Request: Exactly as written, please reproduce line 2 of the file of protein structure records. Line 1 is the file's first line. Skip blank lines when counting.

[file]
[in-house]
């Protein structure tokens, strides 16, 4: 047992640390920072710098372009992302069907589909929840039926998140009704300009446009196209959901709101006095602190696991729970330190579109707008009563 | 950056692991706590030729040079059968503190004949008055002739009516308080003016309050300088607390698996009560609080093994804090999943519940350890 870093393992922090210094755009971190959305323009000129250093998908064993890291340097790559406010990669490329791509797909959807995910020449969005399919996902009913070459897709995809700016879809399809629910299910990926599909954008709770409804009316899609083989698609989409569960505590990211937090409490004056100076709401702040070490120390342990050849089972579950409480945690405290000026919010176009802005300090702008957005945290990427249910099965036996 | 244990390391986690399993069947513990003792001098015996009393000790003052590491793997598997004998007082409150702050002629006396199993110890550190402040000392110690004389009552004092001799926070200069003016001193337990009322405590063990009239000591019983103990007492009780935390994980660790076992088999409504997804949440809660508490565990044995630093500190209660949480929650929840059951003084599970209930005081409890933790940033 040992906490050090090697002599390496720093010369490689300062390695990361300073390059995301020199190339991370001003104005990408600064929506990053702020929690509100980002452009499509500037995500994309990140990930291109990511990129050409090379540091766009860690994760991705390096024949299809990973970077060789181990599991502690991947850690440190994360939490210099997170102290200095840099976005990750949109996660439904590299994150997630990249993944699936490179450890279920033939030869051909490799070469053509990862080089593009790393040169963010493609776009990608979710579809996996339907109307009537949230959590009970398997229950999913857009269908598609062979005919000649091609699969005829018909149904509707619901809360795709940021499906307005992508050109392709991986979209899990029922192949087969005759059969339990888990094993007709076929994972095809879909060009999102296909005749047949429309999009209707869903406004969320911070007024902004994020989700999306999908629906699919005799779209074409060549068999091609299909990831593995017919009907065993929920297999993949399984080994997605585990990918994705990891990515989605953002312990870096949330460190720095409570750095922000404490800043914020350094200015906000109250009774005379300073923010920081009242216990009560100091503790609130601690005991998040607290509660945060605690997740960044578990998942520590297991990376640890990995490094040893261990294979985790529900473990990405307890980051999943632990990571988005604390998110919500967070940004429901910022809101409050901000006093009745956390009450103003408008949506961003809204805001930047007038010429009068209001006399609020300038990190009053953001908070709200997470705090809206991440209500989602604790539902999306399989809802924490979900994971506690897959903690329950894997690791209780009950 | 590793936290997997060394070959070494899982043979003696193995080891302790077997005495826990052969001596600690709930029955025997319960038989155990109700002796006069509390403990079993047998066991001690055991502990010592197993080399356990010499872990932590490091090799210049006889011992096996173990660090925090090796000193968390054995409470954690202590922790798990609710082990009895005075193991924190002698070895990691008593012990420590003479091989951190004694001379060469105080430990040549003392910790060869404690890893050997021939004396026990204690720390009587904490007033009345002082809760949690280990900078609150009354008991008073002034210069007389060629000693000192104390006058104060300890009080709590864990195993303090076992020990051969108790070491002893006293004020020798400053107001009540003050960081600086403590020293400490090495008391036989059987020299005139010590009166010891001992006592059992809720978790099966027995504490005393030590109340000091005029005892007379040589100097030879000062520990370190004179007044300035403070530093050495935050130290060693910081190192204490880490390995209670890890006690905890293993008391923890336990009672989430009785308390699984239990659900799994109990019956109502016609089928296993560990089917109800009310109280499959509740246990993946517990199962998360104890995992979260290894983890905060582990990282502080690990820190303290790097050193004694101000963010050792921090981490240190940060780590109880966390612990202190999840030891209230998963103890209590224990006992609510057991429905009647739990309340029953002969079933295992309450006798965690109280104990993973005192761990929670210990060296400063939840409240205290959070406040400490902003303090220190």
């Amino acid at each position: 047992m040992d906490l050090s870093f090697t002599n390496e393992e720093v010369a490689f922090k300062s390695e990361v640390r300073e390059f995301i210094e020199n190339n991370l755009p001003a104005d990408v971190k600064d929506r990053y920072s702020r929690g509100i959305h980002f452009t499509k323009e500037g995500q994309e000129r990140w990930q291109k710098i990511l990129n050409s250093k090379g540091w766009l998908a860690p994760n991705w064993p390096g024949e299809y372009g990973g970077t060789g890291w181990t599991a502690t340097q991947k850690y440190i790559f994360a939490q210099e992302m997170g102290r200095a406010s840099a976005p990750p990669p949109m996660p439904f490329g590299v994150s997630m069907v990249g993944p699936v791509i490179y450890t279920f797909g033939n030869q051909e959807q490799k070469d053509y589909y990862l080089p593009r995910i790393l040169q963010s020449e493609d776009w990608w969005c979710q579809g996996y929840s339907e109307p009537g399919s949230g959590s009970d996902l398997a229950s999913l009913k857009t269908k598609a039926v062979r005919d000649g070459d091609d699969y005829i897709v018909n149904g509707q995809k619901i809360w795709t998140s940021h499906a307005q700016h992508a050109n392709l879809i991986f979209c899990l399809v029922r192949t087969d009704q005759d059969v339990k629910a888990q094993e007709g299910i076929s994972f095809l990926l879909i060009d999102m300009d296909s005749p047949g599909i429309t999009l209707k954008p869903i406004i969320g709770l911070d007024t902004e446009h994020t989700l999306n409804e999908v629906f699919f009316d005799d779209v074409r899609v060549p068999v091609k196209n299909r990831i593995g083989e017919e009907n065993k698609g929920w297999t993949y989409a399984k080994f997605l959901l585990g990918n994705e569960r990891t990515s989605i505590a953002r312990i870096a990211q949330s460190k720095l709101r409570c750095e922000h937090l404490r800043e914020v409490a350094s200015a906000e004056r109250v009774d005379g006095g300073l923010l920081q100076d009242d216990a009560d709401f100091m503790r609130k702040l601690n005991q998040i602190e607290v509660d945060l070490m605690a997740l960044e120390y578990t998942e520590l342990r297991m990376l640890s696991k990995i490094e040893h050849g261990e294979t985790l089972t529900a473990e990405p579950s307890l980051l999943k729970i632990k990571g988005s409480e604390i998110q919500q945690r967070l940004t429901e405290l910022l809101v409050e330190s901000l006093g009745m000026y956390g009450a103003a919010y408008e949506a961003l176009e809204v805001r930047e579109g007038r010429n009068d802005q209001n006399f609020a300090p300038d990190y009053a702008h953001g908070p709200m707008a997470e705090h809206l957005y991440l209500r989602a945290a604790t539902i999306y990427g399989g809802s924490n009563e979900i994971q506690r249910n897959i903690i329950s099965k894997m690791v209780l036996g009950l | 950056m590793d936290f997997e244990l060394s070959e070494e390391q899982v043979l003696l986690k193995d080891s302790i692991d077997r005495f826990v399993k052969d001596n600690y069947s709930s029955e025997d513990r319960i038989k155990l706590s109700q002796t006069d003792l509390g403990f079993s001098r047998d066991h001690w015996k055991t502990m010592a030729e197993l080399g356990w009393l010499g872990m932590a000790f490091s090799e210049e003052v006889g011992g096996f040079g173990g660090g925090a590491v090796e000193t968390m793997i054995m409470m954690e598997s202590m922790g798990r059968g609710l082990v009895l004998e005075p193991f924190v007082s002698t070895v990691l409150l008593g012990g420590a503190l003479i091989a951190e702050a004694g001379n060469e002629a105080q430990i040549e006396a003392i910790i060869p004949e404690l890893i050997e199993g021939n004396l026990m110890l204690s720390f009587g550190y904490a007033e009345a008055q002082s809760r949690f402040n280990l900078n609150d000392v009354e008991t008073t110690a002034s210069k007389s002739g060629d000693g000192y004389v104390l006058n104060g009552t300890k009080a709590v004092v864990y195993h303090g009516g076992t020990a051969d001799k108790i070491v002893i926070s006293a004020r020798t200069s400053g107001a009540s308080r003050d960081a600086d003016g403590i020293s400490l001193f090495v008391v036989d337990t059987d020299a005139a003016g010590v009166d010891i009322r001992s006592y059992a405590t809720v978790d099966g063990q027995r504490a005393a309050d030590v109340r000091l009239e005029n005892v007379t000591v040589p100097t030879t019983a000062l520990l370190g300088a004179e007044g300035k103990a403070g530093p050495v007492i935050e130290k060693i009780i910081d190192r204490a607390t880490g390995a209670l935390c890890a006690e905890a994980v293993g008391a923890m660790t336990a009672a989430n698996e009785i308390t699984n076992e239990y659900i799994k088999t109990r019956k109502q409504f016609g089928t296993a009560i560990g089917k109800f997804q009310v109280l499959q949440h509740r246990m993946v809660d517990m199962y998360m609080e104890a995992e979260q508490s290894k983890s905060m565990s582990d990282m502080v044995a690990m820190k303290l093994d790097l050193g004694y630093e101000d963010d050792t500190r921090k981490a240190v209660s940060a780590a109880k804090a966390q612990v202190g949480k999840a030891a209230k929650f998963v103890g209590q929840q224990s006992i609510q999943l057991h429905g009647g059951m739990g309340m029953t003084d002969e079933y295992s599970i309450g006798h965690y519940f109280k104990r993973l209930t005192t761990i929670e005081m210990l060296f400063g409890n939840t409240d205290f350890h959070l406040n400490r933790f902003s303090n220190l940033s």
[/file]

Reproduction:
């Protein structure tokens, strides 16, 4: 047992640390920072710098372009992302069907589909929840039926998140009704300009446009196209959901709101006095602190696991729970330190579109707008009563 | 950056692991706590030729040079059968503190004949008055002739009516308080003016309050300088607390698996009560609080093994804090999943519940350890 870093393992922090210094755009971190959305323009000129250093998908064993890291340097790559406010990669490329791509797909959807995910020449969005399919996902009913070459897709995809700016879809399809629910299910990926599909954008709770409804009316899609083989698609989409569960505590990211937090409490004056100076709401702040070490120390342990050849089972579950409480945690405290000026919010176009802005300090702008957005945290990427249910099965036996 | 244990390391986690399993069947513990003792001098015996009393000790003052590491793997598997004998007082409150702050002629006396199993110890550190402040000392110690004389009552004092001799926070200069003016001193337990009322405590063990009239000591019983103990007492009780935390994980660790076992088999409504997804949440809660508490565990044995630093500190209660949480929650929840059951003084599970209930005081409890933790940033 040992906490050090090697002599390496720093010369490689300062390695990361300073390059995301020199190339991370001003104005990408600064929506990053702020929690509100980002452009499509500037995500994309990140990930291109990511990129050409090379540091766009860690994760991705390096024949299809990973970077060789181990599991502690991947850690440190994360939490210099997170102290200095840099976005990750949109996660439904590299994150997630990249993944699936490179450890279920033939030869051909490799070469053509990862080089593009790393040169963010493609776009990608979710579809996996339907109307009537949230959590009970398997229950999913857009269908598609062979005919000649091609699969005829018909149904509707619901809360795709940021499906307005992508050109392709991986979209899990029922192949087969005759059969339990888990094993007709076929994972095809879909060009999102296909005749047949429309999009209707869903406004969320911070007024902004994020989700999306999908629906699919005799779209074409060549068999091609299909990831593995017919009907065993929920297999993949399984080994997605585990990918994705990891990515989605953002312990870096949330460190720095409570750095922000404490800043914020350094200015906000109250009774005379300073923010920081009242216990009560100091503790609130601690005991998040607290509660945060605690997740960044578990998942520590297991990376640890990995490094040893261990294979985790529900473990990405307890980051999943632990990571988005604390998110919500967070940004429901910022809101409050901000006093009745956390009450103003408008949506961003809204805001930047007038010429009068209001006399609020300038990190009053953001908070709200997470705090809206991440209500989602604790539902999306399989809802924490979900994971506690897959903690329950894997690791209780009950 | 590793936290997997060394070959070494899982043979003696193995080891302790077997005495826990052969001596600690709930029955025997319960038989155990109700002796006069509390403990079993047998066991001690055991502990010592197993080399356990010499872990932590490091090799210049006889011992096996173990660090925090090796000193968390054995409470954690202590922790798990609710082990009895005075193991924190002698070895990691008593012990420590003479091989951190004694001379060469105080430990040549003392910790060869404690890893050997021939004396026990204690720390009587904490007033009345002082809760949690280990900078609150009354008991008073002034210069007389060629000693000192104390006058104060300890009080709590864990195993303090076992020990051969108790070491002893006293004020020798400053107001009540003050960081600086403590020293400490090495008391036989059987020299005139010590009166010891001992006592059992809720978790099966027995504490005393030590109340000091005029005892007379040589100097030879000062520990370190004179007044300035403070530093050495935050130290060693910081190192204490880490390995209670890890006690905890293993008391923890336990009672989430009785308390699984239990659900799994109990019956109502016609089928296993560990089917109800009310109280499959509740246990993946517990199962998360104890995992979260290894983890905060582990990282502080690990820190303290790097050193004694101000963010050792921090981490240190940060780590109880966390612990202190999840030891209230998963103890209590224990006992609510057991429905009647739990309340029953002969079933295992309450006798965690109280104990993973005192761990929670210990060296400063939840409240205290959070406040400490902003303090220190």